The Courier News from Blytheville, Arkansas on November 11, 1955 · Page 12
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The Courier News from Blytheville, Arkansas · Page 12

Blytheville, Arkansas
Issue Date:
Friday, November 11, 1955
Page 12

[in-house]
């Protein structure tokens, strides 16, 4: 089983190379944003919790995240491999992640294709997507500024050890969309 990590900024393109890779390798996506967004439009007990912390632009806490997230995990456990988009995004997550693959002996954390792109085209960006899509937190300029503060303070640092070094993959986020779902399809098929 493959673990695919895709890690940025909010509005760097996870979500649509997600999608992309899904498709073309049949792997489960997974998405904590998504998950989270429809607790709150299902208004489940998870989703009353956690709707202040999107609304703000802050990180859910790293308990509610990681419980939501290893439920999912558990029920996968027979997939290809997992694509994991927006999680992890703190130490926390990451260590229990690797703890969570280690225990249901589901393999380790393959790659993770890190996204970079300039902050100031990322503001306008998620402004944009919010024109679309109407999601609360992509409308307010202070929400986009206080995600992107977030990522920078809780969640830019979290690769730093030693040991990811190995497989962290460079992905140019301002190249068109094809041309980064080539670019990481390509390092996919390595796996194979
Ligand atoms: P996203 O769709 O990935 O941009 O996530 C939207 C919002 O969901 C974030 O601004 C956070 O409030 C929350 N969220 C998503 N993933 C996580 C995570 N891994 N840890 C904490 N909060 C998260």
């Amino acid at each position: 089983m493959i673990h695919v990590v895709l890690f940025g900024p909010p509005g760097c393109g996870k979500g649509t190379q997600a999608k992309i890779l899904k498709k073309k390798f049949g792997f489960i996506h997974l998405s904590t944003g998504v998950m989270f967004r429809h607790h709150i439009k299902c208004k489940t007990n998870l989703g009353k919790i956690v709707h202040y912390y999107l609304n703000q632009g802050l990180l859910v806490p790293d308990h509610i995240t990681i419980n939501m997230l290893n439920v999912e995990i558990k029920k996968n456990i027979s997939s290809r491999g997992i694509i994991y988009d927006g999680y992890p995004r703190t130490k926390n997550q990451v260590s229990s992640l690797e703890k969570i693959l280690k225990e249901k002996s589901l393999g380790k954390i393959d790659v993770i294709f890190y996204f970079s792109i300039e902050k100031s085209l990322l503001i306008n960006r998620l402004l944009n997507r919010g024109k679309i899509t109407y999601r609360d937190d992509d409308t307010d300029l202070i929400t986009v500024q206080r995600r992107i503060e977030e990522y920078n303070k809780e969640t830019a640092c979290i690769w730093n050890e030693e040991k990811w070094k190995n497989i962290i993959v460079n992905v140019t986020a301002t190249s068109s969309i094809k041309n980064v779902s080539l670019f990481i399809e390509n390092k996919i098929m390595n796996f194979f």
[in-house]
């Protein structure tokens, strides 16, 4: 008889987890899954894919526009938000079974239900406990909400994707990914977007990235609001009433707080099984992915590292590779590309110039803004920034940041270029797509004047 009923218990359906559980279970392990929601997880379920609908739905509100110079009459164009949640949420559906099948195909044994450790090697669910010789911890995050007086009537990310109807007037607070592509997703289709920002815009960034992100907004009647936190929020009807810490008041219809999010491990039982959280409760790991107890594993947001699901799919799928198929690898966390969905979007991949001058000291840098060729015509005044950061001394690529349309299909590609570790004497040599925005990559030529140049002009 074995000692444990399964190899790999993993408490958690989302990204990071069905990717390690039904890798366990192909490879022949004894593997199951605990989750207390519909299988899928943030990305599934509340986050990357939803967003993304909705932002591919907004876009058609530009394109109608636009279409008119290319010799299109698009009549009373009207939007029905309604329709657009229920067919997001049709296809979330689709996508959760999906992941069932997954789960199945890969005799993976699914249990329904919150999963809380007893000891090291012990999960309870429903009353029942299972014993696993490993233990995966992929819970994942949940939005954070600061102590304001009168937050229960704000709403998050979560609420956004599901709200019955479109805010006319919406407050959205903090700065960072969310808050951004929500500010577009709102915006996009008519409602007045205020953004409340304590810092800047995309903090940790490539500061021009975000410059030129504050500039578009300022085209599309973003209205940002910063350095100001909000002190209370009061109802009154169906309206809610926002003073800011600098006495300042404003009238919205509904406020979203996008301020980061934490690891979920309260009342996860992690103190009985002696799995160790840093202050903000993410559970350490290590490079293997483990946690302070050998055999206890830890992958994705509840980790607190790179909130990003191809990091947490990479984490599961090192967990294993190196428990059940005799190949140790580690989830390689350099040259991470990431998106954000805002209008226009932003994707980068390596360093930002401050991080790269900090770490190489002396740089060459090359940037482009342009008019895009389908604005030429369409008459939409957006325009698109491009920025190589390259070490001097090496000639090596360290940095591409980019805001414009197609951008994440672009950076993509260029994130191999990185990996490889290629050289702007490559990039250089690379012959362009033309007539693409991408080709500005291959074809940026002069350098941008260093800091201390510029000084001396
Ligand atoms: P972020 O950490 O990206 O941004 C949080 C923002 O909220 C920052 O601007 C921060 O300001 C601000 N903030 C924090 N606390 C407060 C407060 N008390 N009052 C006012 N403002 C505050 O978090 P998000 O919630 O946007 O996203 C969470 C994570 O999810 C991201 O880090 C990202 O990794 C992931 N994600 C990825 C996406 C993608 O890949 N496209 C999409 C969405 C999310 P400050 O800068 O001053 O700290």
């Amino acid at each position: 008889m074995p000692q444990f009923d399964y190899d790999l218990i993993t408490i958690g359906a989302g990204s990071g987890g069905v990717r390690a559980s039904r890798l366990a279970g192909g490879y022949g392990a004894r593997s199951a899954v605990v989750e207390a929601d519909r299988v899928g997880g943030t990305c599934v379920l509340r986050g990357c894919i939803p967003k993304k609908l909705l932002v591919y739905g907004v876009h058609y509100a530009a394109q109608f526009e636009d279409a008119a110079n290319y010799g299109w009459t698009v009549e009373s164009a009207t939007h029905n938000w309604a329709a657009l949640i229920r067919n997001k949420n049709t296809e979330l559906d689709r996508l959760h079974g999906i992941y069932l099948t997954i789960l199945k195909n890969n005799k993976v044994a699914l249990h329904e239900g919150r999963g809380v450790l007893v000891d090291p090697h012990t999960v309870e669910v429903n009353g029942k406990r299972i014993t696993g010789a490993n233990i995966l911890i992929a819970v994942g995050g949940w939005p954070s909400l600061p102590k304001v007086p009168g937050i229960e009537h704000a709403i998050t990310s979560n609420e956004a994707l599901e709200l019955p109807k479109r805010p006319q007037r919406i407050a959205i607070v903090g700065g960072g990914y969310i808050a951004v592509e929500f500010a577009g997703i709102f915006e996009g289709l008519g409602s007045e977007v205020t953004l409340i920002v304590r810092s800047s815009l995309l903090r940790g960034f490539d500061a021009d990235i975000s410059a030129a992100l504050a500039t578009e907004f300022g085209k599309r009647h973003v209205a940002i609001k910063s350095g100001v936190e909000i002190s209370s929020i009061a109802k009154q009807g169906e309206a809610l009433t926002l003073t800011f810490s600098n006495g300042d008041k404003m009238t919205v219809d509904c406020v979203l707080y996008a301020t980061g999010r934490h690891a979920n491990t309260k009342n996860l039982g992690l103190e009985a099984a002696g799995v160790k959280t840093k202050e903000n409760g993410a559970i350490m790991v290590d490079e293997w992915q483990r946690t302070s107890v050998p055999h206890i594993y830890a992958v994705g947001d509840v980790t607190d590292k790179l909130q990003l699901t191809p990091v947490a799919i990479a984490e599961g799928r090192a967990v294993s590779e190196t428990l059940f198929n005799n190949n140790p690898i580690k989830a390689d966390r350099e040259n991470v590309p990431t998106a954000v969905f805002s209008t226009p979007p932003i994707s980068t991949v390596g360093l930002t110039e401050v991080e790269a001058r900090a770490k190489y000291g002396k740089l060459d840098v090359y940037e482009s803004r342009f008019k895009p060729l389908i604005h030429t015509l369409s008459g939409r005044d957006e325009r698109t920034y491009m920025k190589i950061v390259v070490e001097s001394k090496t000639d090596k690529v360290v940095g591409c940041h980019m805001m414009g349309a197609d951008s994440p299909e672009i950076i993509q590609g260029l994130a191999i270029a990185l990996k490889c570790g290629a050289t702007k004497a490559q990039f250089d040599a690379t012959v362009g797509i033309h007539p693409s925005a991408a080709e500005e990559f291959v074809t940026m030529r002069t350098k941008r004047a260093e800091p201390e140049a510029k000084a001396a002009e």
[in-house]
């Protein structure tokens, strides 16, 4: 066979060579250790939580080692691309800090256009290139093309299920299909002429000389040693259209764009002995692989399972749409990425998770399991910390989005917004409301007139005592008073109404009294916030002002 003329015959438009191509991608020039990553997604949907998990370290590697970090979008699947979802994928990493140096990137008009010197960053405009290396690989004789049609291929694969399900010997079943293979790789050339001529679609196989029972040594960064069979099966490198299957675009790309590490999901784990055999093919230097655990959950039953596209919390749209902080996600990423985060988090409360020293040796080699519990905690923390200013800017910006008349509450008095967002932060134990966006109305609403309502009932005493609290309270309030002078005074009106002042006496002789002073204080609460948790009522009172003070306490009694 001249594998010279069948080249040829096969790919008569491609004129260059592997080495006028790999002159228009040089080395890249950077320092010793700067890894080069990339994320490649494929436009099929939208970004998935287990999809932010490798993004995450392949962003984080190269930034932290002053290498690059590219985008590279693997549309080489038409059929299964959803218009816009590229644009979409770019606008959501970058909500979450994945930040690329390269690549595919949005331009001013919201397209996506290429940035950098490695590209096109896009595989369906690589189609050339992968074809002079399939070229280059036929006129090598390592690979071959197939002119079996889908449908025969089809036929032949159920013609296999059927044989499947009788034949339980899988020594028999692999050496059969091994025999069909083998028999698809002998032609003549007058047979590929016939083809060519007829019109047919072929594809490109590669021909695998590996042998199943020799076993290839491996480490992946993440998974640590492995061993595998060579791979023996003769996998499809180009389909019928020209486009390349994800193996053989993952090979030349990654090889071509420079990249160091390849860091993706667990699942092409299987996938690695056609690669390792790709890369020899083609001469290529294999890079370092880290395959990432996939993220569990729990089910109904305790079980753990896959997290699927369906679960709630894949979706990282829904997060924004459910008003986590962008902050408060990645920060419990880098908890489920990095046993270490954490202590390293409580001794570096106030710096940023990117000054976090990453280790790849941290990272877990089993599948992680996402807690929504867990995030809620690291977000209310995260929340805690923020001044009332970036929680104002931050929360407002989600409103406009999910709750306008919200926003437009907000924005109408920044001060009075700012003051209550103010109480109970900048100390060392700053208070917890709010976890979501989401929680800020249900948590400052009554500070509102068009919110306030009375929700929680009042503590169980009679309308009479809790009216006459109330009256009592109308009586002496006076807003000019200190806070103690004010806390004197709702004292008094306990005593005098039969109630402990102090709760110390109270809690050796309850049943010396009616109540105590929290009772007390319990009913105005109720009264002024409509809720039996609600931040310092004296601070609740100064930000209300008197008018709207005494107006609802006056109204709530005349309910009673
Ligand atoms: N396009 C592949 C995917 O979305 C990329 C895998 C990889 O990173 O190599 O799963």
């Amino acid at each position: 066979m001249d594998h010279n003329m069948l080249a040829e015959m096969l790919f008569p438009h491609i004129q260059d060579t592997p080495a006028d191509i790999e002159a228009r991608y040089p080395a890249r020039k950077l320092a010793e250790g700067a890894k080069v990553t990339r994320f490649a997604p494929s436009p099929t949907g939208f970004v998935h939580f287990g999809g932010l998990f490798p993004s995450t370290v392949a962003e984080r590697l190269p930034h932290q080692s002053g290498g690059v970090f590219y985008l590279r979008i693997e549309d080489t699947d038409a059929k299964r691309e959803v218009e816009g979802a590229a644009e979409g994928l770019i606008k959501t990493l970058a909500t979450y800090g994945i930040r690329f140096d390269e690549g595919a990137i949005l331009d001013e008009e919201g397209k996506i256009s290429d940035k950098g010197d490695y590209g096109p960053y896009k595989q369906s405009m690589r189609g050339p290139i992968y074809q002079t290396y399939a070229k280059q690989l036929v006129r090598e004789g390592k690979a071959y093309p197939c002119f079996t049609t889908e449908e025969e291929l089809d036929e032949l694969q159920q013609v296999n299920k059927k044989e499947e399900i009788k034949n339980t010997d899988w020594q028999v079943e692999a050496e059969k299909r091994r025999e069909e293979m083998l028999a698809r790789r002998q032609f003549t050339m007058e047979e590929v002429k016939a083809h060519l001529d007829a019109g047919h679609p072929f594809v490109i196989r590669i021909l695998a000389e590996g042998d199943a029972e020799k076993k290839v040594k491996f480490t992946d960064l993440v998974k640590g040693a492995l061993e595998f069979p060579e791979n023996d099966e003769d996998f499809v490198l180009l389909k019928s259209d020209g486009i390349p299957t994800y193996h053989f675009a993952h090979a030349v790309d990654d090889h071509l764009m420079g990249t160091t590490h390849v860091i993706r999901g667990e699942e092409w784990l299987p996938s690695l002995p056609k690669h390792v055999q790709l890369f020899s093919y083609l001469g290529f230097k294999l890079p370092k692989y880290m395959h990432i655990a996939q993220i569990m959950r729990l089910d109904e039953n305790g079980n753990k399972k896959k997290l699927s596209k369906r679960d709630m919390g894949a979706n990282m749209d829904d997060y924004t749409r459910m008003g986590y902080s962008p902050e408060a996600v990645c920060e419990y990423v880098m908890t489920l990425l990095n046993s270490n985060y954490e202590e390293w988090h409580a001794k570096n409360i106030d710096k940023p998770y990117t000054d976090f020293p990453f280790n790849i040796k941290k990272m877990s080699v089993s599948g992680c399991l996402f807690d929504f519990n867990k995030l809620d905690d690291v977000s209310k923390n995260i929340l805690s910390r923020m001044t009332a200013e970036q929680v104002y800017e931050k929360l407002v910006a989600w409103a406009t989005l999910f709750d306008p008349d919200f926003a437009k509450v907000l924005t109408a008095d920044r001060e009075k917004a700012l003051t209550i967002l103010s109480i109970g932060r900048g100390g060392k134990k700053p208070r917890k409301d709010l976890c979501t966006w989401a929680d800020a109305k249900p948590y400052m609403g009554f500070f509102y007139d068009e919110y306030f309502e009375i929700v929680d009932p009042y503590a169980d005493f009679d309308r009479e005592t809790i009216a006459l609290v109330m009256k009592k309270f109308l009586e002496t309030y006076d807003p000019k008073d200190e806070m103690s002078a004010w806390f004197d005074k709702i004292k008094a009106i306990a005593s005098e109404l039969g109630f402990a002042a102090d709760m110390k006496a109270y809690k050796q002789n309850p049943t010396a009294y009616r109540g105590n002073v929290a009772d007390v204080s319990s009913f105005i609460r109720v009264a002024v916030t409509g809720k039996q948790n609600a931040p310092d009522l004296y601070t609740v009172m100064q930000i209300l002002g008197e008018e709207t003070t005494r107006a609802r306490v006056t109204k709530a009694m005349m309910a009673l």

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PAGE TWELVE BLYTKEYTLLE (ARK.)' COURIER MEVCi FRIDAY. SfOVEMRER 11, 1955 AAaloch Says Bj D. V. MALOCB Mississippi County Agent visiting days, readms reports, c-U:., have been heavy losers because the REV IEW *"• FORECAST Lee Beam Make Good The acreage of Lee Soybeans increased from one grower with only a few acres in 1954 to about 25 growers with about 800 acres in 1955 m South Mississippi County. A few leaders have made reports on their yields nnd some have made comparisons with yields of adjacent Ogden beans. Stanley D. Carpenter reports t.'iai. the Lee beans thai, he has certified made 28.5 bushels per acre and Ogden beans planted the same time all practical results have boell many. Practices based on research done on the alfalfa substation which tends to increase cotton yields arc: shallow cultivation, planting on fl medium height, beds, balanced [miliziUion, and the use of Delta Pine 15 cotton on >prtici!hun wilt infested soils. Alfalfa work has brought new hope in bringing alfalfa production ! back to where i! will a«ain be i. major crop m tins county. Some fe- and worked the same made 23.3 suits that, have made the outlook bushels per acre or 5.3 bushels per] for alfalfa production brichter are: | acre more. I il> Changing to the Buffalo Va-! The Lee soybeans were harvested i riet j. ; 1 days later than the Ogtiens with j , 2) Atlopuon ol bmc i- autm? on the ^ c | practices, I I (31 Diseasi Farmers Learning To Grow More Corn, Not Just Tail Stalks no ' shauerin gat beans. SCS District I The local SCS supervisors are. working toward activating the re-1 cently organized SCS District. They' have met twice recently with Howard T. Burnett, area conservationist, to work out an agreement between the local district and the Soil Conservation Service. The SCS furnishes certain technical service to cooperating farmers on drainage, land leveling and other engineering practices. Research Project Grows Mississippi County Farm Bureau and the Agricultural Experiment Station o£ the University of Arkansas have again agreed on plans to and in.sfCL conti 01 j i4i Lowering ot seeding rates. in small gniin research, it has been shown that seeding rates of wheat in excess of one bushel pel- acre do not pay and that heavy application of nitrogen increases lodging and generally decreases yields. This is the first year in soybean research but a lot of data has been taken to start the background ot research finding in this field. Corn Borers Found in Sorghum A few European Corn Borers were found in grain sorghum staiks on Wesson Farms at Victoria. The borers were inside the upper third of the stalk. According to Gordon Barnes, extension entomo- Kres | legist, grain sorghum stalks and To the 15 acres of cotton grown in i late corn stalks should be destroyed increase c otton, soybean, small grain , and alfalfa research program by 15 1B55 will be added 11 acres, making a total of 26 acres. The soybean plots will be increased from 10 to 12 acres and the small grain acreage from 2 to 4 acres. Mississippi County farmers who have failed to keep up with the results of the experimental work on the alfalfa substation projects on •vetricillum wilt, black land studies, and alfalfa studies, by attending as soon as possible after harvest. So far. recommendations for control on grain sorghums during the growing season are quite limited with not too much claim for outstanding effectiveness. As soon as the experiment stations have had an opportunity to try out control methods on grain sorghums effective control measures will likely be given. Kan., displays - in the family TWO-IN-ONE— Mike Clyde what he «ays is a tomaio-put den plot. In his right hand arc three small, hard, green Tomatoes . attached to the end of the stalk. At the opposite end are two large . Mike reports finding three ^uch duplex plant C noil n 'it -, no lonyor sing e p i < of il corn. Dr. George Iiui H I if u'eue. Inci., na) \ 1 \ tv 10 <• i consulting' agrono- ud locin; In v nt 1 HI td insit'itd to pro- i uu i i i "-W 01 corn by grow- K i K^ i" cietit rfialks. he said. Ii it n i il n his switch have uuii n i tu huh \ieldin? hybrids, u tci fu -it tiiKieiey of the stalk uhtT :han for ta!int':-s. "Hie oittiook for the American t i in ti 13i Hoi'fer said, is u pio i sun Ingner yields per i ere and even more efficient op- tii ion-1 is c ence and technology t eal more 01 the secrets of plant •eproduciion. nutrition and growth. D Vo f u ^ it ixrkf. were made :\ ineciing of field representa- livt-s of Olin Ma'hieson Chemical Corporation at Lake Lawn Lodge, Delavan, \Vi: i_ Testinff .Methods He reported to the meeting on le in ., me iur uui on current re- PUC i \ui en uill idd \u America's knowlt-cice of corn plant physiology. Corn was grown in Colonial America, bin from those times when so-called "calico'' or ''flint'' corn was planted until 1900 there was little progress in increasing- yields. A series of developments by leadnig plant breeders, corn STOW ers and extension agronomists led; ;he way to today's high-yielding j double crossed hybrids. j 301 Bu. I'cr A. \ The chief ingredients in produc-' ing hi^'n yields, says Dr. Hotter,, are perseverence. good clinuuk:, environment, proper nutrition, and! hybrid seed, as exemplified by a i Mississippi teen-ager. 16-year-old Lamar Ratliff who this year grew ;(04 bushels of shelled com per acre to set an all-time world record. Riitliffs success is all the inoiv amazing because his record was made by urowms and harvesting a solid acre, antl not by choosing Lr.^ii-yit'kluig plots of less than au iic re. Dr. Hoffer points out that the latter method is the »ccepted practice in corn growing- competitions so that Ratliff has set new standards for these competitions. "The wonderful progress in boosting the iKTe-yit'lds of corn in the last two decades," Dr. Hoi'fer says, "is largely the result of using hybrid seed, the development of new techniques in soil testing, and the more general u?e ol fertilizers at heavy rates of application. "In Ratliff's case, some of the laciovs which resulted in his record yield were the tu^h rate of fertilizing. optin im plant population and the use o hybrid seed (Punic O ''As \vo luis been, developmi of better 1 derful as this progress cience still is in an early it stage in the production vbrid sred and in knowl- dge of the adequate nutrition of crops. "Future hybrids may product three or even six ears of corn per stalk." Pemiscot Notes By W. F. James- Pemiscot County Agent Fertilizer Tests Set Rice Record FtYETTEVlLLE—Fertilizer expo-, used as a topdressing. ; rimemal.ion on rice this season re-1 This v.;is an average increase of suited in a record plot yield of nearly i>0 per cent resulting from bushels per acre at" the University, of, use of adequate fertilizer and roc- Arkansas'Rice Branch Experiment! cmmended watering and manage- Station at Stuttgart. So reports Dr. I ment practices. This yield increase R L. Beiu-'her. associate agronomist, ol 74 bushels, worth at least SU5 as ifo'i- the Atfcansas Agricultural Espe- ' rough rice, resulted from an Invest! riment Station. ! "lent of approximately S19 in fer- Fertilizer For Wheat Fertilized experimental wheat in contrast lo this outstanding harvest a minimum ueld of 57.1 UUzer and application costs. The highest yielding individual ccrtified Lee beans in Missouri ... ,„„.,„„ „ . -. -..- .. . . 1966 would do well to get the rules] i, us ) le i s per acre was obtained from plot was treated with 2<3G pounds ••••'' -• • - - '-- per acre as a top before the S erlltllea e.XyClnnuuLill W H t .1 t ^ ! UUSUCI.T |Jvi u.-'i. ...... ....* — -- . olots in the Southeast Missouri Dell-! »»d regulations now, so thai all , nn unfertilized plol. The BlueiHjn- MM uren fernli/er per acn ta counties are pointing- the way I -specifications can be niel. net 50 variety was used in the U'-sus [ dressing on dntinecl _soi^ to profitable wheat production. An average of the past three years results shows thai a starter I of 300 Ibs. of 12-12-12 plus 33 Ibs. of nitrogen gave the most consistent high yield for the lowest fertilizer cost. The nitrogen gave highest retuni.s -when applied on sandy soils in the early spring. On the heavier soils thtcre was little difference in yield between spring and fall nitrogen application. The haaard of wet ground pre- 1 venting spring nitrogen application on heavy soil until it is too late to receive full benefits makes (Ml application more desirable in this case. The average yield of wheat on Pemiscot County wheat plots having 300 Ibs. of 12-L2-12 plus 33 Ibs, N. applied at seeding- time was 35.1 bushels. Trace minerals guve a little increase in a few cases where extremely heavy treatments were applied. The rate of seeding was varied from 1 bushel to 'I bushels with little effect on yic-ld. These results indicate that with adequate plant food available the seeding rate may be reduced at lenM to 1 bu. Lee Beans lo be Certified A number ol Pemiscot County farmers planted LIT Soybeans this year hoping lo produce their own seed supply for next year. Just recently the Missouri Seed I m p r o v e» m cut Association has agreed to certify Lee beans grown in '55 by thr same farmer on the same farm. These beans will, of course, have to pass field inspection. No Lee beam> piircha.M-d from another Mi>t<ouri grower will be certified. riesiriiiR to produce We Export Bean Seed, Import Cotton Seed Tliis season's experiment \v, ducted to tc'sL the value of second watering. This was followed by an additional application of 500 F or U,e ,„,; a cver.,, „*„ M,,-! ."r 1 «« and '™ , uim:^ £ j — 'J^^"^ ^Z^ ,ouri. has provided a large volume Motion water on typical oW nw\ jct-tcd m,o ihe b^oiwl i.ugation of soybean seed for southern states | soils. Final results of the test, liar especially Mississippi. vested hy combine on O^tubfi- Growers down there have found ; indicated average yields ol 63 bush- that germination of their native! els per acre on the unloruhi'.ed plots soybeans, especially early varie-jand 137 miMiRls Ivnm the beat (.realties, run low due to the extreme ', nii-nt. heat at harvest time. i The hist le.suU.s uei'e obLiim-d Missouri beans apparently stif-! fll ° ni a t-rentnient ot 90 dmminonium fered less from that cause'. Mis- i phosphate and 140 pounds ot u;ea water. Howe 1 , er. iora»e yield inun tour replicjitions of this treatment. WHS .1H5.1! bushi-lfi per acre, 11-8 bushels less than Uu- average, of the best yielding treatment. Pre\ iouyly published results indi- ; CLitcd thiit rice yields could frc-' Heavy Payment j On Note Made PLANT CITY. Fla. L-Pj—D. T. Move ot Lakeland made the SI.530 down payment on a new automobile with 50-ceni pieces — in a- basket so heavy it required two men to carry it. Move said he started saving the half dollars in I9i9 and intended to save the full price but the hoard got too heavy. of nitrogen fertilizers. Potash and phosphorus were also used on soils 1 where the need was indicat-ed by j soil tests. | Thousands of soil tests from rice ! farms within the Grand Prairie and ! adjoining rice regions have shown a i need for nitrogen on over 95 per cent • of the farms. Either potash or phosphorus was needed on nearly SO per cent of the fields. Applications ot most nitrogen fertilizers at, heavy rates, ever 8U pounds actual nitrogen per acre, frequently resulted in serious lodging and hiu-vestinji difficulties in tall varieties. In the experiments this season, the short Bhiebonnet plants did not seriously lodge. "1 don't dare go home. I promised the little larfv I'd buy her a Caloric Gas Kaiijre from the BLVTHEV1LLF. PROPANE CO. today, and 1 forgot!" Fimtfff H'uiay 61 N. Blutheville.Ark. WE RENT « HOSPITAL BEDS . . . BABY BEDS • ROLLAWAY BEDS • USED REFRIGERATORS • USED WASHERS "WADE-FURNITURE CO. 112 W. Main Ph«n« 3-3122 sov\vi certified send growers must > meet standards as high as any in the Midwest in producing and proc-! ess ing their send for sale. Since the late thirties all of Missouri's improved breeder cotton seed and much of her certified cotton seed lias been imported from the state of Mississippi. Atomic Bridges Get Insured ! I ST. IGNACE, Mich. t,Fi—Insur- ance companies have agreed to insure the substructure of the Straits of, Mackinac Bridge for L'5 million I dollars agflins fire, earthquake and atomic attack, : The superstructure of the 100 million dollar span will also be in-. surable when complete! in No vein- j her, 1957. | CHARCOAL PIT BARBECUE • By the Pound • By the Sandwich Prepared with our Own Home Made Barbecue Sauce KREAM KASTLE DRIVE IN Phone 3-S<ir>l Phone 3-SO-51 SAVE UP TO 40% on Auto Insurance STATI FARM Ag«* FRED T. 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Jutt back ... click ... and gel No other riitchinj h 10 (oil qnd easy 01 n«w Fail-Hitch for fix Farmoll 300. Gel driv.r'f f««rt proof that there is nothing like the new Farmall 300 in the 3-plow, all-puvpose field! Use the Income Purchase Plan- let the 300 pay for itself in use! LINE UP WITH THE LEADER-YOW'U Bf AHEAD WITH A FARMALL! Delta Implements Inc Serrtc* Holdt Out Trade" Ph. 3-686 J ANY TIME! You can turn under CYANAMID any time before planting — it will still feed your cotton right through to picking! CYANAMID SUPPLIES 21% LEACH- RESISTANT NITROGEN plus more essential calcium than any other fertilizer! CYANAMID feeds your crop right through to picking, neutralizes soil acidity and builds soil humui. It's agriculture*! most uteful form of nitrogen PROVED in many years of Delta use! CALL YOUR DEALER ... ORDER CYANAMID NOW fl AMERICAN .' Li/anamid ' COMPANY Donogh*y Building Little Rock, Arkanial EXPERT WATER PUMP REPAIR Hubbard Hardware phone J-201S Paint Closeout M*M Trpe* »•* C«4«n i Price Hwbbard Hardware